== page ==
Microsoft, Nokia Should Steal BlackBerry Users: Analyst

 
 
By Michelle Maisto  |  Posted 2012-04-05 Email Print this article Print
 
 
 
 
 
 
 

Nokia and Microsoft, with the Lumia 900, Windows Phone and beyond, could find success by stealing BlackBerry users and Symbian holdouts, according to Forrester.

How can Nokia and Microsoft score the home run they need with the Nokia Lumia 900, the pair€™s first flagship smartphone, which AT&T will begin selling April 8? Convert over all current Symbian users and lure away BlackBerry users from Research In Motion€™s sinking ship, says Forrester analyst Sarah Rotman Epps in an April 5 blog post.

€œThe market is ripe for disruption€”Palm is dead, Symbian is sunsetting, RIM is faltering, and every player in the ecosystem (other than Google and Apple) want a third player to wedge between Google and Apple,€ wrote Rotman Epps. €œWindows Phone, led by Nokia, can€”and should€”be the market disruptor, but doing so requires overcoming two challenges.€

The first step is getting the carriers behind Nokia and Microsoft, she writes, telling an anecdote about a Verizon Wireless salesperson trying to talk her out of a Windows Phone. Later, she found a T-Mobile store where the ads were unavoidable.

€œHe who pays the operator sells the phone,€ she concludes. €œJudging from how Nokia has approached promotion at T-Mobile, Nokia€™s Windows Phones will sell much better than HTC€™s or Samsung€™s have.€

Challenge No. 2: targeting the right audience, which she believes Nokia and Microsoft aren€™t yet doing, in going after feature phone converts. Not only does this mean persuading consumers to take on the cost of a data plan in a still-soft economy, but also selling them on a platform that€™s less popular and all-around-them than iOS or Android.

Instead, said Rotman Epps, they should just steal RIM€™s fan base, who are already paying for data.

€œA more disruptive€”and in my view, more achievable€”goal is for Nokia and Microsoft to convert every BlackBerry user to Windows Phone within two years. BlackBerry users €¦ [have] consciously or unconsciously opted not to buy into Apple or Google€™s ecosystems thus far. And RIM itself acknowledges that it won€™t have its next-gen products ready anytime soon,€ argues Rotman Epps.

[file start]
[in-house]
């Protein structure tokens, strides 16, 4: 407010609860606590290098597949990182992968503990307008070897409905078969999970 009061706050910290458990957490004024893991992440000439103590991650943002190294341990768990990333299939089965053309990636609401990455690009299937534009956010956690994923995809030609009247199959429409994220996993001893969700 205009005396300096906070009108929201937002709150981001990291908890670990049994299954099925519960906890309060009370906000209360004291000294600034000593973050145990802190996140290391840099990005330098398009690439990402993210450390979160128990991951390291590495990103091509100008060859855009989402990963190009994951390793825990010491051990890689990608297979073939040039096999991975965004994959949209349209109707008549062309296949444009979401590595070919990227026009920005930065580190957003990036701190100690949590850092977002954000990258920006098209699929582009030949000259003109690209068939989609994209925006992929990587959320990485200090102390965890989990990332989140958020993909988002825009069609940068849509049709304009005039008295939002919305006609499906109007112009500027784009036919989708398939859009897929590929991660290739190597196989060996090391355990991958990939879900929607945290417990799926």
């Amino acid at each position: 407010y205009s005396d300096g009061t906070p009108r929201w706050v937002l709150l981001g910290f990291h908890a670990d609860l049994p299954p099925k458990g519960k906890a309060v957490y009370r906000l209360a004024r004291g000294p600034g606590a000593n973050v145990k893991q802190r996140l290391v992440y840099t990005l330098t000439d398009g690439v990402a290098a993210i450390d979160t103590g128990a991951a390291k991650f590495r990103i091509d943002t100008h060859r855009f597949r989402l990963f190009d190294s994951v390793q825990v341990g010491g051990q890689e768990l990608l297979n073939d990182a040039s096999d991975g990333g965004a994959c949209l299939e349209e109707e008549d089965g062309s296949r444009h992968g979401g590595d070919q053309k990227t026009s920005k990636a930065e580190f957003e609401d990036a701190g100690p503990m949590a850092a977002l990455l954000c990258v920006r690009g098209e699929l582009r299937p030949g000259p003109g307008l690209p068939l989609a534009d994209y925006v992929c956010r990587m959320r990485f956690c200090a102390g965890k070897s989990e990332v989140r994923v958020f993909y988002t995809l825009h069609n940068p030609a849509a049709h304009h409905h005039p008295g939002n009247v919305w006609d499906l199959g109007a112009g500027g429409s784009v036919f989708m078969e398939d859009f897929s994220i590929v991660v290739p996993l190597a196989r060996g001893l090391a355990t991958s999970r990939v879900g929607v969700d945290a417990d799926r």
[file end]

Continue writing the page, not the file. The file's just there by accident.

As of the 2011€™s fourth quarter, RIM had an 8.2 percent market share, according to IDC; add in the Symbian users, who, with Nokia gradually stopping support, will have to go somewhere, and that would position Nokia and Microsoft as €œa viable third platform and a foil for Google-Apple hegemony.€

Gartner Research Vice President Carolina Milanesi similarly expressed to eWEEK that Windows Phones are coming to market at an excellent time. Not only is RIM weak, but with Android vendors showing signs of fatigue and struggling to differentiate, Nokia and Microsoft could skim from Android€™s market share. 

€œHigh-end users might not be willing to switch yet as the hype around Android remains, but mainstream consumers might, as their loyalty to Android is very low,€ said Milanesi. €œWe continue to believe that Android attracts users as a default because there is nothing else out there today other than iPhone.€

Is Windows Phone a strong enough offering to take the No. 3 spot?

€œI will say it loud and say it proud,€ she blogged. €œI love my Windows Phone.€

 


 
 
 
 
Michelle Maisto has been covering the enterprise mobility space for a decade, beginning with Knowledge Management, Field Force Automation and eCRM, and most recently as the editor-in-chief of Mobile Enterprise magazine. She earned an MFA in nonfiction writing from Columbia University, and in her spare time obsesses about food. Her first book, The Gastronomy of Marriage, if forthcoming from Random House in September 2009.
 
 
 
 
 
 
 

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